Rules: What Does the Rule Book Say About Time?


By Paul Kruger, PGA Professional
The Canyon Club, Albuquerque New Mexico

The purpose of this article is to call your attention to some of the times the Rules consider time to be an important element in the proper playing of the game.  If you’ve got a minute or two, watch and see the extent to which time matters in the Rules.


The subject of pace of play is first mentioned in Section I Etiquette, advising that players should be ready to play as soon as it is their turn to play.  Subsequently, Rule 6-7 [Undue Delay; Slow Play] confirms that the player must play without undue delay and in accordance with any pace of play guidelines that the Committee may establish.  Also, this Rule advises that the player must not unduly delay play between completion of a hole and playing from the next teeing ground.

Section I Etiquette points out that players searching for a lost ball need not wait for five minutes before signaling to the group behind to play through.  However, the Definition of “Lost Ball” establishes a five-minute period for searching for a ball.  After that amount of time has elapsed, the ball is deemed to be lost.  This is confirmed in Rule 27-1c [Ball Not Found Within Five Minutes].  The Definition of “Lost Ball” also notes that time spent in playing a wrong ball is not counted in the five-minute period allowed for search.

In match play, if there is doubt as to how to proceed, and no duly authorized representative of the Committee is available within a reasonable time, Rule 2-5 [Doubt as to Procedure; Disputes and Claims] advises that the players must continue the match without delay.  Rule 2-5 also notes that the Committee may consider a claim only if it has been made in a timely manner, and this Rule also describes what is meant by a “timely manner.”


Rule 6-3a [Time of Starting] advises that the player must start at the time established by the Committee.  The penalty statement for this Rule points out that the player can avoid disqualification if he or she arrives at his or her starting point, ready to play, within five minutes of the designated starting time.  Decision 6-3a/2.5 [Meaning of “Time of Starting”] clarifies that a starting time of 9:00 am requires the player to be present and ready to play at 9:00:00 am.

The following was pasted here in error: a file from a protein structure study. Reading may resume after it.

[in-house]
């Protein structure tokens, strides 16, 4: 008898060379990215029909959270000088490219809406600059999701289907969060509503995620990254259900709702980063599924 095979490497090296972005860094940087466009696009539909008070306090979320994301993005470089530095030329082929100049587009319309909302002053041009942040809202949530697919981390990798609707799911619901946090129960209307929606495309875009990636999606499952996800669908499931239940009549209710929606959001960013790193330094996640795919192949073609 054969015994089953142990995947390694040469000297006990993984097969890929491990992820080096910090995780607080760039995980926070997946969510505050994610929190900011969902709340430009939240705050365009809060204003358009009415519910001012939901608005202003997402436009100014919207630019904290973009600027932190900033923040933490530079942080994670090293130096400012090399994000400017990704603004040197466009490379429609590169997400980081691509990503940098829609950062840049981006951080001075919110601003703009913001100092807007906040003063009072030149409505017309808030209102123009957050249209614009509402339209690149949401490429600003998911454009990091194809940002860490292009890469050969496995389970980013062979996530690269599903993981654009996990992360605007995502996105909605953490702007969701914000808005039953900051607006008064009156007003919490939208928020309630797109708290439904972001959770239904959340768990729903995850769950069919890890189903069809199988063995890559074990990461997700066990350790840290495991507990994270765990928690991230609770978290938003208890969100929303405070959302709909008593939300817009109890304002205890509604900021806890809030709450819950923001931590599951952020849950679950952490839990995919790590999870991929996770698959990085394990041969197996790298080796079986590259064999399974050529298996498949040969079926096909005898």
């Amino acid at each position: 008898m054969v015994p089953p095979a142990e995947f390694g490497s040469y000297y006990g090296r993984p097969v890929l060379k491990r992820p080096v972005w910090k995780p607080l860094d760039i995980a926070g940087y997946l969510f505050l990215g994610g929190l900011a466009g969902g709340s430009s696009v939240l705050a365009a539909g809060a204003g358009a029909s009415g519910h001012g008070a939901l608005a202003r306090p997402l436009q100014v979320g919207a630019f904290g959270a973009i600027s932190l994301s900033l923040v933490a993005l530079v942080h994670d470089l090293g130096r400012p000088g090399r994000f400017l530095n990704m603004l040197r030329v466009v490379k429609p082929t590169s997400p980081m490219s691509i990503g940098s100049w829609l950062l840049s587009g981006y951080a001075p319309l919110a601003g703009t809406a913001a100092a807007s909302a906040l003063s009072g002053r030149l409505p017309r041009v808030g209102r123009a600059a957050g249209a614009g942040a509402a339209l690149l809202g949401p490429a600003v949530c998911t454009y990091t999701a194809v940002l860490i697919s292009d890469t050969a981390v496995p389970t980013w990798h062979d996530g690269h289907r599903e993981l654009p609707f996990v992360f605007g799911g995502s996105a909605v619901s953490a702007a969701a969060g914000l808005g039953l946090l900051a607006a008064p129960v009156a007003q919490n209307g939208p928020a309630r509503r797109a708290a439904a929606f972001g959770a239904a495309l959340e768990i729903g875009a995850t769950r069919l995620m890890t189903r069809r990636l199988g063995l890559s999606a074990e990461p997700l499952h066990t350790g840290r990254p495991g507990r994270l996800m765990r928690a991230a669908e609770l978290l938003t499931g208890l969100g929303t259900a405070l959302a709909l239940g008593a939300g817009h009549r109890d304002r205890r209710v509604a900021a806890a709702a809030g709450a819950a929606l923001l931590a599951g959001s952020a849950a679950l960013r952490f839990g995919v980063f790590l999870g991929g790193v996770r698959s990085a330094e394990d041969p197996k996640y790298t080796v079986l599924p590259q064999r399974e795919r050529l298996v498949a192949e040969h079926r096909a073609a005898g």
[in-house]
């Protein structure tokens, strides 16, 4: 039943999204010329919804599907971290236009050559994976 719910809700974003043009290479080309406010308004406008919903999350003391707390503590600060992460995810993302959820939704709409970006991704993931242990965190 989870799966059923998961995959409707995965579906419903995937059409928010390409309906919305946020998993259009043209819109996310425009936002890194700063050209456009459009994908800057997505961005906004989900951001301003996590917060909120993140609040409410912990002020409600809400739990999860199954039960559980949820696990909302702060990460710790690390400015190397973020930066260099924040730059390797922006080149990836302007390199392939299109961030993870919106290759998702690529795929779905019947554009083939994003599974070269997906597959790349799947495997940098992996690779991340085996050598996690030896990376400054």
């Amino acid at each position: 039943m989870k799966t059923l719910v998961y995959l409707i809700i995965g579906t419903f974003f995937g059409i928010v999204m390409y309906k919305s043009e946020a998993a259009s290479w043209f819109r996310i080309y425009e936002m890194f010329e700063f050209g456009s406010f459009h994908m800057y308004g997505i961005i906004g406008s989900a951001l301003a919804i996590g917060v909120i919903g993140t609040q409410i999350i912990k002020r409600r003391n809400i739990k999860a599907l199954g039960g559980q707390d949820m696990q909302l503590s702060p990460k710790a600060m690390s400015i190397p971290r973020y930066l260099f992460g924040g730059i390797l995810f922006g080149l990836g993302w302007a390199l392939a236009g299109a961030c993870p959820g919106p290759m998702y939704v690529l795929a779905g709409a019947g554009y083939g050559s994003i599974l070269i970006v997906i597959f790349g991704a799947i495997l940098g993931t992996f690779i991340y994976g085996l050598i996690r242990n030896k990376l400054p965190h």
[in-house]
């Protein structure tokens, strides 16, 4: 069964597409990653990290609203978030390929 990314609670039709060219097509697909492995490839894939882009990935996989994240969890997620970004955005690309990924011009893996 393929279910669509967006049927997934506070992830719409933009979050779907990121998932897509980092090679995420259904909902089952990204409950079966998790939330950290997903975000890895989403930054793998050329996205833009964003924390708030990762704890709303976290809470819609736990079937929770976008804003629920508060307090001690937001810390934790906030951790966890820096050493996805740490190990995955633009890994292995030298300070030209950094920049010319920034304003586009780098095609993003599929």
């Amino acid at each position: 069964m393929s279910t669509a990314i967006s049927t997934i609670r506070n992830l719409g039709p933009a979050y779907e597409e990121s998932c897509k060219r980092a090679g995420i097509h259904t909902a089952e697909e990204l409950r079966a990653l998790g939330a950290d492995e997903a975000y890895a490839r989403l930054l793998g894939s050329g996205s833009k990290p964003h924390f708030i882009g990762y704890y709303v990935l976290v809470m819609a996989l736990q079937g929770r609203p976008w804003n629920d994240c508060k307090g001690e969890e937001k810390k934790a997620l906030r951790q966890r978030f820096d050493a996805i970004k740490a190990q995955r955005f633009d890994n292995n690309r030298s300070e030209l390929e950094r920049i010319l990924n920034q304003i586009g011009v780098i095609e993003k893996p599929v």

Rule 6-8 [Discontinuance of Play; Resumption of Play] notes that if the player discontinues play without specific permission from the Committee, he must report to the Committee as soon as practicable.

Decision 6-8a/2.5 [Discontinuing Play for Refreshment] recommends against, but nevertheless permits, a Committee to permit players to discontinue play for a short period of time, e.g., up to five minutes, if the Committee considers there to be a good reason (e.g., a danger of dehydration or heat exhaustion in hot climates or a need to warm up in cold climates) to allow a player to discontinue play.

Decision 6-8a/3 [Discontinuing Play Due to Physical Problem] advises that it would be reasonable for a Committee to allow a player 10 to 15 minutes to recuperate from a sudden illness or physical problem, e.g., heat exhaustion, a bee sting, or being struck by a golf ball.

Rule 16-2 [Ball Overhanging Hole] allows the player a reasonable amount of time to reach the hole, plus an additional 10 seconds to determine if his ball overhanging the hole is at rest.  If, by then, the ball has not fallen into the hole, it is deemed to be at rest.  If the ball subsequently falls into the hole, the player is deemed to have holed out with his last stroke, and must add a penalty stroke to his score for the hole.

Note 1 to Rule 18 [Ball at Rest Moved] states, “If a ball to be replaced under this Rule is not immediately recoverable, another ball may be substituted.”  Decision 18/11 [Meaning of “Immediately Recoverable”] clarifies that a ball is “immediately recoverable” only if it can be retrieved within a few seconds.


Keep yourself up-to-date with the latest goings-on in the world of golf by following the SwingxSwing Clubhouse on social media. We share stories, stats and breaking news on Twitter, keep the fun going off the course on Instagram and share any and all golf-related topics on Facebook.

Never be the odd golfer out when your friends are talking about the latest or funniest happenings in golf. Sign up for the SxS newsletter today!